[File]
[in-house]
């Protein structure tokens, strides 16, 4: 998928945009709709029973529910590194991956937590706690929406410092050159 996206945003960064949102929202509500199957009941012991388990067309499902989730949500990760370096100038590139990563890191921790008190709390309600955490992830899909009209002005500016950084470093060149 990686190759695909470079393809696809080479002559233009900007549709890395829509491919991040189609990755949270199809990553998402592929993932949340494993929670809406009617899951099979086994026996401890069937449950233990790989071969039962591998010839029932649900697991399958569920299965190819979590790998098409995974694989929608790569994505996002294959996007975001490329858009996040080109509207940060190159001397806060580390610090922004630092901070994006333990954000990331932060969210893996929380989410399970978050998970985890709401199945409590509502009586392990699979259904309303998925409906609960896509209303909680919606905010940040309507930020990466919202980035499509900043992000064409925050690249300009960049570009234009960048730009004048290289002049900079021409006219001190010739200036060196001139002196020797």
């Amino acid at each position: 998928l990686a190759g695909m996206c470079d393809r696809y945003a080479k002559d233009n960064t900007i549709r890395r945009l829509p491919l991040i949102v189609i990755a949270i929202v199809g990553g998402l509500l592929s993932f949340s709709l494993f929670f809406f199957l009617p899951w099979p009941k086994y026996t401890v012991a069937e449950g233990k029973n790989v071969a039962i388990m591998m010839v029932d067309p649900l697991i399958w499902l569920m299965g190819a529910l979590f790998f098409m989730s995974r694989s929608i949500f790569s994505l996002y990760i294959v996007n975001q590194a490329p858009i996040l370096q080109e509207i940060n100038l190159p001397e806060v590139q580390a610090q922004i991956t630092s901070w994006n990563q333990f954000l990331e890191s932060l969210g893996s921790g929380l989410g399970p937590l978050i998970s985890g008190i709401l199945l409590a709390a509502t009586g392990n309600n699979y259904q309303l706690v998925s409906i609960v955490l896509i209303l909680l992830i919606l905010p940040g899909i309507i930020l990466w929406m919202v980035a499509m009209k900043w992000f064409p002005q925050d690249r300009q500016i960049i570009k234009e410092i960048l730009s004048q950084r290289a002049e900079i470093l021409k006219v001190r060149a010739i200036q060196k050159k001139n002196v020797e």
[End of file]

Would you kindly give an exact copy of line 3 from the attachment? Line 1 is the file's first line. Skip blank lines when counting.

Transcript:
């Amino acid at each position: 998928l990686a190759g695909m996206c470079d393809r696809y945003a080479k002559d233009n960064t900007i549709r890395r945009l829509p491919l991040i949102v189609i990755a949270i929202v199809g990553g998402l509500l592929s993932f949340s709709l494993f929670f809406f199957l009617p899951w099979p009941k086994y026996t401890v012991a069937e449950g233990k029973n790989v071969a039962i388990m591998m010839v029932d067309p649900l697991i399958w499902l569920m299965g190819a529910l979590f790998f098409m989730s995974r694989s929608i949500f790569s994505l996002y990760i294959v996007n975001q590194a490329p858009i996040l370096q080109e509207i940060n100038l190159p001397e806060v590139q580390a610090q922004i991956t630092s901070w994006n990563q333990f954000l990331e890191s932060l969210g893996s921790g929380l989410g399970p937590l978050i998970s985890g008190i709401l199945l409590a709390a509502t009586g392990n309600n699979y259904q309303l706690v998925s409906i609960v955490l896509i209303l909680l992830i919606l905010p940040g899909i309507i930020l990466w929406m919202v980035a499509m009209k900043w992000f064409p002005q925050d690249r300009q500016i960049i570009k234009e410092i960048l730009s004048q950084r290289a002049e900079i470093l021409k006219v001190r060149a010739i200036q060196k050159k001139n002196v020797e």